When the Bears gave Trubisky a Goff-like make over last year with a totally revamped receivers group and coaching from Matt Nagy. On top of the improved offense, the Bears defense took another step and became a takeaway machine. Add all these factors up and Trubisky’s season drastically improved with 24 touchdowns thrown to only 12 interceptions along with 3,223 yards. The combined effort and his leadership as part of a division winner led to Trubisky being named a Pro Bowl alternate.
This season looks set up to be an even better year with a revamped run game and his progression as a dual threat runner and passer. The young flamethrower displayed every physical skill with his arm and legs now it just needs to translate into big plays downfield.
If Trubisky is able to become consistent using his physical tools and gifts then no doubt he will have his best season as a pro. In order to reach that level of consistency, it will be the mental side of his game developing just as much.
Trubisky will be better at understanding the schemes given to him at Halas Hall; watching him at his football camp fans could just as confident a teacher of the game as well as an emerging public figure. One kid after another was smiling ear to ear receiving throws from Trubisky from whom loud words of encouragement poured out as he coached the young players and drew up routes for them to run.
Football camps were some of the highlights in Trubisky’s youth.
“I was back at Mentor (OH) last week and I was a part of the same camp I went to growing up. I just know how much it did for me,” Trubisky said. “Being outside, playing with my friends, learning the game of football and just going through drills and having fun. Those are some of the best memories I had growing up.”
During his press conference Trubisky was calm, cool and comfortable. He joked around with reporters talking about how much he enjoyed going to the White Sox game earlier this summer or his perfect response to how his baseball swing is looking these days, “awesome,” he said. There is a likability trait with Trubisky that is undeniable and in the limited team workouts this off-season, the players and coaches are singing his praises.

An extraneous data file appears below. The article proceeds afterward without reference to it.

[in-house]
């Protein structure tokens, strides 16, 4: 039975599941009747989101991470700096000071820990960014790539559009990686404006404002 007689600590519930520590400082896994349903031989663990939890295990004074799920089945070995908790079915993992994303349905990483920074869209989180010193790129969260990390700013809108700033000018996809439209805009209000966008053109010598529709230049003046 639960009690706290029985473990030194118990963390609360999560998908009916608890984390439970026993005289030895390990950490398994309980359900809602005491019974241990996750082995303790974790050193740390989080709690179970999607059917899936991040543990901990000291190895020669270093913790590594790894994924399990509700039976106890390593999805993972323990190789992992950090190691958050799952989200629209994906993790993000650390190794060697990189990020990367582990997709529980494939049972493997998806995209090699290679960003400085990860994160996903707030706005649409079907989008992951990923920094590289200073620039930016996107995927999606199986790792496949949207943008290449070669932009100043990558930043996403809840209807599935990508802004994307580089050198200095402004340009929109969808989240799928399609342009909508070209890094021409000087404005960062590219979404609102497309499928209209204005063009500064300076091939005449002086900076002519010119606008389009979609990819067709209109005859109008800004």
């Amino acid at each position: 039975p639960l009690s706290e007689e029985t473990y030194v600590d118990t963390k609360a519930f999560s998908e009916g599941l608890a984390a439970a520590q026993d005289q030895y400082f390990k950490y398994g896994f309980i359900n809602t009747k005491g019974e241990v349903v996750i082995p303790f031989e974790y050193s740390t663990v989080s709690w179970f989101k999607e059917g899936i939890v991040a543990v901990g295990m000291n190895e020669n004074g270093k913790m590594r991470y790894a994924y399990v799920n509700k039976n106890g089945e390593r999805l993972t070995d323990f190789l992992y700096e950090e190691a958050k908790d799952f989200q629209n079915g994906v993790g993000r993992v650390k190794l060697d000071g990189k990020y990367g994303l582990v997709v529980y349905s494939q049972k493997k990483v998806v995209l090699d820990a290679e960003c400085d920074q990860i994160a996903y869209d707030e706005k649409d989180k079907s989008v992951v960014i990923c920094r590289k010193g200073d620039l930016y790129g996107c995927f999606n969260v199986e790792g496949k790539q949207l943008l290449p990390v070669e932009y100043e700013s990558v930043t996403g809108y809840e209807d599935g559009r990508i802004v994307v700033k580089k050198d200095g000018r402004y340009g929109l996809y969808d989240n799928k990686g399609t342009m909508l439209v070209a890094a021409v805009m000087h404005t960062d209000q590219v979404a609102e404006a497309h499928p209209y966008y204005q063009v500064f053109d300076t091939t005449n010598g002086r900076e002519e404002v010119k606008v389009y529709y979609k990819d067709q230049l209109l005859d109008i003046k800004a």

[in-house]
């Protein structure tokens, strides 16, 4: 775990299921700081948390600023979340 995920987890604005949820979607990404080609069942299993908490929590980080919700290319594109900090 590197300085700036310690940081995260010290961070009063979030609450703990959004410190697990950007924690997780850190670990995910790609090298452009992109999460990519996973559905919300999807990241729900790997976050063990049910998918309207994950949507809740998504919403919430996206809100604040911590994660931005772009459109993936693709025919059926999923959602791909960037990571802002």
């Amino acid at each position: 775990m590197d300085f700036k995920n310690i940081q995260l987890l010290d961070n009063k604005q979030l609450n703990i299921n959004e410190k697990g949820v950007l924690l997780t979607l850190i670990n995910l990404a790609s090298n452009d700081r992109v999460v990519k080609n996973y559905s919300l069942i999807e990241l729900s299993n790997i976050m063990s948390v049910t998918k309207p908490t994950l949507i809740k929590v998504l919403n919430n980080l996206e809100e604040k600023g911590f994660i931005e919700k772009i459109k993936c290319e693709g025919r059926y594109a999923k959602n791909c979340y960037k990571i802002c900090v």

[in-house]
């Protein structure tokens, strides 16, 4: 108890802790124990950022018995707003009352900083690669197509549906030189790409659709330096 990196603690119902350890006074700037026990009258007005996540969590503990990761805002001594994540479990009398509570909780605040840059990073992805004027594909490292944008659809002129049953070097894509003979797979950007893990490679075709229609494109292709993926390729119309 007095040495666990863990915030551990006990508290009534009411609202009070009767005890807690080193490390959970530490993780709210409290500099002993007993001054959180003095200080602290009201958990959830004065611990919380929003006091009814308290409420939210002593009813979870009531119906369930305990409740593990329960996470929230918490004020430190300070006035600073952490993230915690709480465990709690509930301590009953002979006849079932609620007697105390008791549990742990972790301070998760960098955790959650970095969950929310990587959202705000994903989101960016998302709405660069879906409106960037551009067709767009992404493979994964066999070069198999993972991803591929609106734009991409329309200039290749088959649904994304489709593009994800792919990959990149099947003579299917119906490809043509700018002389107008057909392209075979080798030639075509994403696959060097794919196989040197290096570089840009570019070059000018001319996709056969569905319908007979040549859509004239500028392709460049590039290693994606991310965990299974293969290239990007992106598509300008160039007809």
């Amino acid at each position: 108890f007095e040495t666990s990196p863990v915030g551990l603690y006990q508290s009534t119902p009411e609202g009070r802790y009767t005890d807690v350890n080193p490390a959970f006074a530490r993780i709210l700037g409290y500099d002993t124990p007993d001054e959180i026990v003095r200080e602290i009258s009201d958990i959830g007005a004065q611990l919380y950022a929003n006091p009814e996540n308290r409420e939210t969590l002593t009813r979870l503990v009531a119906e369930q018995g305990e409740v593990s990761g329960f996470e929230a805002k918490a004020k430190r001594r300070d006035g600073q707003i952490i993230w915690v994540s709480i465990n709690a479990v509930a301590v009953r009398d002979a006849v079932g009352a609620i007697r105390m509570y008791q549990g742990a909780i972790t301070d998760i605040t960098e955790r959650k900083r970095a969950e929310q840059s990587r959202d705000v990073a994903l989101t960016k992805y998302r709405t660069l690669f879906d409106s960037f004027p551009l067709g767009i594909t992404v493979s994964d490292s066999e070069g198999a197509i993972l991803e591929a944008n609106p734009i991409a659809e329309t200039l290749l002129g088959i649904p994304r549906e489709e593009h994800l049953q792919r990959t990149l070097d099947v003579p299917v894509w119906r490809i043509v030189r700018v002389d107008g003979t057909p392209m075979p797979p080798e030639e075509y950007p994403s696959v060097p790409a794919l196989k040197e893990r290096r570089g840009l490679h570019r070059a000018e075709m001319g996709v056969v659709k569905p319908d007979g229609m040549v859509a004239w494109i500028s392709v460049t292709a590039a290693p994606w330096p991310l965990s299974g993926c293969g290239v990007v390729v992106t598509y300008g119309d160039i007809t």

Wide receiver Taylor Gabriel called Trubisky’s development night and day from last year. Coach Nagy has said similar sentiments and even asked his young quarterback to get away from football after OTAs since he has been working so hard.
Relaxing is something Trubisky will look to do more of but it sounds like he will do so begrudgingly when he says the plan is to “(relax) a little bit, back to training then getting ready to report for camp.”
Because the truth is that Trubisky is in love with football. Even now, during the last off-period before training camp, Trubisky has held four camps in two states. But it is also his maturity as a person that will hopefully propel his career. The starting quarterback of the Chicago Bears is an emerging rock star, but such a personality is far from what Trubisky would apply to himself.
“I’m a quarterback for the Chicago Bears. I’m also a person, I’m Mitchell Trubisky so if (people) get to know that side of me I think that’s pretty cool for them and its a unique experience. So I’m going to try and get out to the community as much as I can and give back cause its important to me and its how I was raised.”
Being a leader is critical to the quarterback position and listening to Trubisky you feel he has that he possess that quality.
Time To Step Up
The growth and trajectory path that Trubisky is on is encouraging. At this point it looks like Mahomes will be the best quarterback from the 2017 draft class, but that doesn’t mean Trubisky won’t be a success.
Championships matter more than anything and a player that can deliver those rings is worth more than any passing record. This season might go a long way in determining whether Trubisky is the player on the verge because the Bears can’t win a Super Bowl without him being one of their best players.
If you ask Trubisky in his heart of hearts, he believes he can be that quarterback for this quarterback starved franchise. The only thing left to see is how much has Trubisky evolved.
Ryan Bukowiecki covers the Chicago Bears and professional football for WARR